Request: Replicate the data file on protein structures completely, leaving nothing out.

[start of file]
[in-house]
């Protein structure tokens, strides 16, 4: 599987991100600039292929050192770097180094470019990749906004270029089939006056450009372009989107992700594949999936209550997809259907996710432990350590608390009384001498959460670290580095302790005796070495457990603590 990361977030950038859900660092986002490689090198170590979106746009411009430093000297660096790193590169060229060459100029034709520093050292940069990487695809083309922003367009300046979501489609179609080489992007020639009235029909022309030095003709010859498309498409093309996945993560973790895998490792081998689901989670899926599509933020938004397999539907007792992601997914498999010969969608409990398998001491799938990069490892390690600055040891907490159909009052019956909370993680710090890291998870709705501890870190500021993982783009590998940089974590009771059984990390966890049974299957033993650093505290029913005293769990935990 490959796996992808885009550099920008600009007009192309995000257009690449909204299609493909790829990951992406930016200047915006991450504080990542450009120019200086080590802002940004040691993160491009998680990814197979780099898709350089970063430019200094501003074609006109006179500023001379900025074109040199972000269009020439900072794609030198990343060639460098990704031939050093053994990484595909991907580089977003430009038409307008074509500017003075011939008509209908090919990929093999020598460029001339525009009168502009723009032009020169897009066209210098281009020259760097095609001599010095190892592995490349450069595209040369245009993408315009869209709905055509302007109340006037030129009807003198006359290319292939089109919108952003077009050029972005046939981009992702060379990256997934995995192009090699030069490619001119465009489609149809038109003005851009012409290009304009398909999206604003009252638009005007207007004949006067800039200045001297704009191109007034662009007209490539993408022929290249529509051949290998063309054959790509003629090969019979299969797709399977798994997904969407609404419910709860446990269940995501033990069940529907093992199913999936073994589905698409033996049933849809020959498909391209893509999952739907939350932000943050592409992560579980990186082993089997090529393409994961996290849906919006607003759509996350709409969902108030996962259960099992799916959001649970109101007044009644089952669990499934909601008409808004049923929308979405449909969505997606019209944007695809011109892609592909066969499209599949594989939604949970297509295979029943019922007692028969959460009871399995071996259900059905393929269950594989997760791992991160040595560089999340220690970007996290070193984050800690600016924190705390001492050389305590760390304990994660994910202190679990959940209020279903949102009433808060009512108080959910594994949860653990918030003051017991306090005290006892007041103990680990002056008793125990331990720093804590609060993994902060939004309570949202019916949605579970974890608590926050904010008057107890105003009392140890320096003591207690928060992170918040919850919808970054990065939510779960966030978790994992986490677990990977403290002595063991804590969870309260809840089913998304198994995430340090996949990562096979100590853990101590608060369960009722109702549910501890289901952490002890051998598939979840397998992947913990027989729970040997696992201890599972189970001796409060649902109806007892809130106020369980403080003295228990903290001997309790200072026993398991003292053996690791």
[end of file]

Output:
[in-house]
């Protein structure tokens, strides 16, 4: 599987991100600039292929050192770097180094470019990749906004270029089939006056450009372009989107992700594949999936209550997809259907996710432990350590608390009384001498959460670290580095302790005796070495457990603590 990361977030950038859900660092986002490689090198170590979106746009411009430093000297660096790193590169060229060459100029034709520093050292940069990487695809083309922003367009300046979501489609179609080489992007020639009235029909022309030095003709010859498309498409093309996945993560973790895998490792081998689901989670899926599509933020938004397999539907007792992601997914498999010969969608409990398998001491799938990069490892390690600055040891907490159909009052019956909370993680710090890291998870709705501890870190500021993982783009590998940089974590009771059984990390966890049974299957033993650093505290029913005293769990935990 490959796996992808885009550099920008600009007009192309995000257009690449909204299609493909790829990951992406930016200047915006991450504080990542450009120019200086080590802002940004040691993160491009998680990814197979780099898709350089970063430019200094501003074609006109006179500023001379900025074109040199972000269009020439900072794609030198990343060639460098990704031939050093053994990484595909991907580089977003430009038409307008074509500017003075011939008509209908090919990929093999020598460029001339525009009168502009723009032009020169897009066209210098281009020259760097095609001599010095190892592995490349450069595209040369245009993408315009869209709905055509302007109340006037030129009807003198006359290319292939089109919108952003077009050029972005046939981009992702060379990256997934995995192009090699030069490619001119465009489609149809038109003005851009012409290009304009398909999206604003009252638009005007207007004949006067800039200045001297704009191109007034662009007209490539993408022929290249529509051949290998063309054959790509003629090969019979299969797709399977798994997904969407609404419910709860446990269940995501033990069940529907093992199913999936073994589905698409033996049933849809020959498909391209893509999952739907939350932000943050592409992560579980990186082993089997090529393409994961996290849906919006607003759509996350709409969902108030996962259960099992799916959001649970109101007044009644089952669990499934909601008409808004049923929308979405449909969505997606019209944007695809011109892609592909066969499209599949594989939604949970297509295979029943019922007692028969959460009871399995071996259900059905393929269950594989997760791992991160040595560089999340220690970007996290070193984050800690600016924190705390001492050389305590760390304990994660994910202190679990959940209020279903949102009433808060009512108080959910594994949860653990918030003051017991306090005290006892007041103990680990002056008793125990331990720093804590609060993994902060939004309570949202019916949605579970974890608590926050904010008057107890105003009392140890320096003591207690928060992170918040919850919808970054990065939510779960966030978790994992986490677990990977403290002595063991804590969870309260809840089913998304198994995430340090996949990562096979100590853990101590608060369960009722109702549910501890289901952490002890051998598939979840397998992947913990027989729970040997696992201890599972189970001796409060649902109806007892809130106020369980403080003295228990903290001997309790200072026993398991003292053996690791």